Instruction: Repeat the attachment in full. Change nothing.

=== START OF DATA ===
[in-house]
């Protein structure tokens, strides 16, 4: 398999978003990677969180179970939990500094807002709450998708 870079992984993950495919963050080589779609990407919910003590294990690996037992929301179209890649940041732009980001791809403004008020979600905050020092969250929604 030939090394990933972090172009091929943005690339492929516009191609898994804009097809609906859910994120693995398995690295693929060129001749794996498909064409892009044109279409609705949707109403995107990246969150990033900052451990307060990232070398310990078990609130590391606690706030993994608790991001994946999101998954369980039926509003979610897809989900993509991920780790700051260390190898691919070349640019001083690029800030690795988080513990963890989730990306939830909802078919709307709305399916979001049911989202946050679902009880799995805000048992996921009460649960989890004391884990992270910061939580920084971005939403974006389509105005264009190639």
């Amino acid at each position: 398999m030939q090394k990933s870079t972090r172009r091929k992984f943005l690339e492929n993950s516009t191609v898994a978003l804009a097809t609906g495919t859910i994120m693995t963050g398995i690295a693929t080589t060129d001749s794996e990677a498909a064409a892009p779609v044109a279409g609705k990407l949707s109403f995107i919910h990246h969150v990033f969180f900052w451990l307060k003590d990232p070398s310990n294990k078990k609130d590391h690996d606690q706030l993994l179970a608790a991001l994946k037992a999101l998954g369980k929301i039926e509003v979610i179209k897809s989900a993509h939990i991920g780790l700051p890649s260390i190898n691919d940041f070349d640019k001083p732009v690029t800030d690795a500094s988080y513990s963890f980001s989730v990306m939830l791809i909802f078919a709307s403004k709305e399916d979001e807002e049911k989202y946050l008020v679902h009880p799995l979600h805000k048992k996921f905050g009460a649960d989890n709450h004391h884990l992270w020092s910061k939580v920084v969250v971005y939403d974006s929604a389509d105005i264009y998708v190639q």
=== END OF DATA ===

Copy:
[in-house]
């Protein structure tokens, strides 16, 4: 398999978003990677969180179970939990500094807002709450998708 870079992984993950495919963050080589779609990407919910003590294990690996037992929301179209890649940041732009980001791809403004008020979600905050020092969250929604 030939090394990933972090172009091929943005690339492929516009191609898994804009097809609906859910994120693995398995690295693929060129001749794996498909064409892009044109279409609705949707109403995107990246969150990033900052451990307060990232070398310990078990609130590391606690706030993994608790991001994946999101998954369980039926509003979610897809989900993509991920780790700051260390190898691919070349640019001083690029800030690795988080513990963890989730990306939830909802078919709307709305399916979001049911989202946050679902009880799995805000048992996921009460649960989890004391884990992270910061939580920084971005939403974006389509105005264009190639």
């Amino acid at each position: 398999m030939q090394k990933s870079t972090r172009r091929k992984f943005l690339e492929n993950s516009t191609v898994a978003l804009a097809t609906g495919t859910i994120m693995t963050g398995i690295a693929t080589t060129d001749s794996e990677a498909a064409a892009p779609v044109a279409g609705k990407l949707s109403f995107i919910h990246h969150v990033f969180f900052w451990l307060k003590d990232p070398s310990n294990k078990k609130d590391h690996d606690q706030l993994l179970a608790a991001l994946k037992a999101l998954g369980k929301i039926e509003v979610i179209k897809s989900a993509h939990i991920g780790l700051p890649s260390i190898n691919d940041f070349d640019k001083p732009v690029t800030d690795a500094s988080y513990s963890f980001s989730v990306m939830l791809i909802f078919a709307s403004k709305e399916d979001e807002e049911k989202y946050l008020v679902h009880p799995l979600h805000k048992k996921f905050g009460a649960d989890n709450h004391h884990l992270w020092s910061k939580v920084v969250v971005y939403d974006s929604a389509d105005i264009y998708v190639q």